T. E. Lawrence's masterly account of his wartime desert experiences has become not only an important academic work for those curious to know the origins of the current Middle East conflict but one of the great works of 20th Century English Literature.

The first 100 pages gives a potted breakdown of the history, geography and culture of the people he knew better than any other, the Arabs or Semites. Here are the metaphysics, the tribal loyalties, conflicts, strengths and weaknesses of this most tangible yet elusive of peoples. He could speak with authority on his subject for the simple reason he went 'native' - not altogether with the backing and support of his home nation although some enlightened military types such as Allenby and Wingate could see the value of this move. However, Lawrence was no dilettante but a serious scholar of the Middle East who should be given a wider hearing today when the media in particular search for the key origins of todays Middle Eastern issues.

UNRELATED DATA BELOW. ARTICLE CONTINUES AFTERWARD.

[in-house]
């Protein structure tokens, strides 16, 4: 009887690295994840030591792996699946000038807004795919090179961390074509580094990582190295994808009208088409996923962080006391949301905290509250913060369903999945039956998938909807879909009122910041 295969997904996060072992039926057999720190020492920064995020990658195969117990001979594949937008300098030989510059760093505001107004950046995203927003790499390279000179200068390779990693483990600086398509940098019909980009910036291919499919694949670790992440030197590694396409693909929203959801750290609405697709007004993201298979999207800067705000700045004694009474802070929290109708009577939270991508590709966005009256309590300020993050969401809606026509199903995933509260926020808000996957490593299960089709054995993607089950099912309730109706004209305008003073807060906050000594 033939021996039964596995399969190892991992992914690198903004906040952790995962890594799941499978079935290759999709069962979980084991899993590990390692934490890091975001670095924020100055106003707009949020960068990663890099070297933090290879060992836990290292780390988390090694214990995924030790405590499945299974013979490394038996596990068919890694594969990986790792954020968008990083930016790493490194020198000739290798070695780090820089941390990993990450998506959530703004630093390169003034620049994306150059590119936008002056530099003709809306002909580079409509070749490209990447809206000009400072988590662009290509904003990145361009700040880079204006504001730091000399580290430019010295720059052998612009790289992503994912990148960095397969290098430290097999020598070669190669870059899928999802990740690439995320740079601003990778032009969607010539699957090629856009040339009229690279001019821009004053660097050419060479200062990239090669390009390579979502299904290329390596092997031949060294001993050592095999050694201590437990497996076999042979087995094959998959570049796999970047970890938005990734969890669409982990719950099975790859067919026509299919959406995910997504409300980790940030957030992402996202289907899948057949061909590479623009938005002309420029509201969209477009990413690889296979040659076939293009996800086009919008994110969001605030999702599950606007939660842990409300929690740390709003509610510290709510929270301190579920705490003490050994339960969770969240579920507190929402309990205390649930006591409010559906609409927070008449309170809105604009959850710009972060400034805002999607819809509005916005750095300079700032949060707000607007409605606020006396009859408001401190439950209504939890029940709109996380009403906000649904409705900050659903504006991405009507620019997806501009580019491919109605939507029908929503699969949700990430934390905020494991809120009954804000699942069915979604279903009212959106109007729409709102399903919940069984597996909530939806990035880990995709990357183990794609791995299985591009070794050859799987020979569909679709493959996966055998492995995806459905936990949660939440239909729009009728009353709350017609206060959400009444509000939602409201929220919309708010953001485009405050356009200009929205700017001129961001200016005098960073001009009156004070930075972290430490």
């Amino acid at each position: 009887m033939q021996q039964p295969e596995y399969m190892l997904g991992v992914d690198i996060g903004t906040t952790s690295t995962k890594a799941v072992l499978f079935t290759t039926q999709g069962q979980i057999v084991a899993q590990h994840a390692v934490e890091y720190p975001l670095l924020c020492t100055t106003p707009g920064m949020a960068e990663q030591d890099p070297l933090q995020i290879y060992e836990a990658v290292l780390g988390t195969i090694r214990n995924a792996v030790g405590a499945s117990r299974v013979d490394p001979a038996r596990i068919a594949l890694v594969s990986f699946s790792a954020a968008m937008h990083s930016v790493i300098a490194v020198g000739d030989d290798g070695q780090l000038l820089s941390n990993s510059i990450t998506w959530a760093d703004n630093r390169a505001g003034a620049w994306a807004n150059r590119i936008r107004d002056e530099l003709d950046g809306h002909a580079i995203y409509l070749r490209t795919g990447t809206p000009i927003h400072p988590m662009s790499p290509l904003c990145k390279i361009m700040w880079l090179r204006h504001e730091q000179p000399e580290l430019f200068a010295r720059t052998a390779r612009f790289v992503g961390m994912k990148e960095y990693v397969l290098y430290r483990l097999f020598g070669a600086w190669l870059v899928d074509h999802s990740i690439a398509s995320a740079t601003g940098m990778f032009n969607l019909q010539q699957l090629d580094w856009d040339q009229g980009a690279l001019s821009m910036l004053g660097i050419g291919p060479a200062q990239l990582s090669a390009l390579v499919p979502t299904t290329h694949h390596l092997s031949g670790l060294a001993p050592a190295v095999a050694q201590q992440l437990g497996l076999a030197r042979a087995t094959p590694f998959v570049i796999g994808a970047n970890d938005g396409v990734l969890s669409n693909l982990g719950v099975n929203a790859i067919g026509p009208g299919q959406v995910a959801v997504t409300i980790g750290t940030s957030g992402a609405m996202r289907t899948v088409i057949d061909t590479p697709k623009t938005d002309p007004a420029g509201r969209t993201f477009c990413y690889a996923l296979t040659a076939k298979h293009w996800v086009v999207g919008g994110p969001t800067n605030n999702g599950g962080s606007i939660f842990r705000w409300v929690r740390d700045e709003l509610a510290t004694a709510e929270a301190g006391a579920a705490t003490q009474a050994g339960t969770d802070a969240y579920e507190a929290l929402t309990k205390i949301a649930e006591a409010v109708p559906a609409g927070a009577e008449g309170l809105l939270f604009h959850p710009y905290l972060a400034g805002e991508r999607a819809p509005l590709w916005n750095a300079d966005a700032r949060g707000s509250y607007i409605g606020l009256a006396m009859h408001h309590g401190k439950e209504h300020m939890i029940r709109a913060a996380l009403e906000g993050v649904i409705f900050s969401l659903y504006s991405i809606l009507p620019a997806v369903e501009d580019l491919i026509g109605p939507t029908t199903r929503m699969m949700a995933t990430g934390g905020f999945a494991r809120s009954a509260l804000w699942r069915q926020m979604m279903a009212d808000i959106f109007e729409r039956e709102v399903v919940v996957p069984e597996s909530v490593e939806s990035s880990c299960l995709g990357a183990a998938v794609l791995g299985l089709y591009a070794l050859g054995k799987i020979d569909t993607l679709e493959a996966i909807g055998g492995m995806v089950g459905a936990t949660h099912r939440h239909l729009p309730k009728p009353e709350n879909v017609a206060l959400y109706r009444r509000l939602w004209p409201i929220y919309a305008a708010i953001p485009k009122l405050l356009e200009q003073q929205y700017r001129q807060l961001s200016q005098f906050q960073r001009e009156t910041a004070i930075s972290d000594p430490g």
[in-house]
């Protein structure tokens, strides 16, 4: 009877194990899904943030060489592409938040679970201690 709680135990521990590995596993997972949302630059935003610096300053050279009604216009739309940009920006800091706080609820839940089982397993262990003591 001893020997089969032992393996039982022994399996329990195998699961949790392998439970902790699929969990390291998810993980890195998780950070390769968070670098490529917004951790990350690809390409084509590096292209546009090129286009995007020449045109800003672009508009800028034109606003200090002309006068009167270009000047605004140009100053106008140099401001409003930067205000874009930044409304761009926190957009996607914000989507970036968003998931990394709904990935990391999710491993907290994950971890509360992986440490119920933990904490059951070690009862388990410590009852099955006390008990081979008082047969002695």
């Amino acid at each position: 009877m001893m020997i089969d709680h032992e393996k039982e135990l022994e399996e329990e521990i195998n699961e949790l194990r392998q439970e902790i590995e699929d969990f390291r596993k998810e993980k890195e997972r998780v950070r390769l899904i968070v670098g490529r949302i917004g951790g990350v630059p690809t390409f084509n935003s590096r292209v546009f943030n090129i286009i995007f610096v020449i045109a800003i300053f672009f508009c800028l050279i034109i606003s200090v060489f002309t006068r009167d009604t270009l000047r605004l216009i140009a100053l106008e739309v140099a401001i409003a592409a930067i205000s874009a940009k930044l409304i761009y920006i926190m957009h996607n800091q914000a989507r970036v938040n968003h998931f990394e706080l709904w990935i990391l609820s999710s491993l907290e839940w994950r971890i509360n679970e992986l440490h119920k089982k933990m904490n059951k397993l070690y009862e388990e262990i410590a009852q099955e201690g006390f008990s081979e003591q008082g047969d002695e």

Part of the problem for the wider acceptance of Lawrence and Seven Pillars is the legend. As 'Lawrence Of Arabia' he became a household name. Firstly, following Lowell Thomas's highly lucrative lecture and film tours. Secondly, as a recluse with ever increasing media attention and his untimely and speculative death. Thirdly and perhaps most importantly, David Lean's 1962 cinematic epic. All three made the legend and it has become increasingly difficult to back-track through the perceptions and rumours that have abounded since.

As a narrative of war it has few equals. As a sizeable piece of Middle Eastern history it is indispensable.As an autobiography it ranks with the best; but perhaps its greatest achievement is the author's wonderful use of English prose that harks back to the middle-ages for its sheer beauty and effect, a style of prose that was already outmoded by the time Lawrence went to press in 1926. For this alone we can forgive his overuse of Oxfordisms, his petty mistakes and exaggerations that biographers have jumped upon.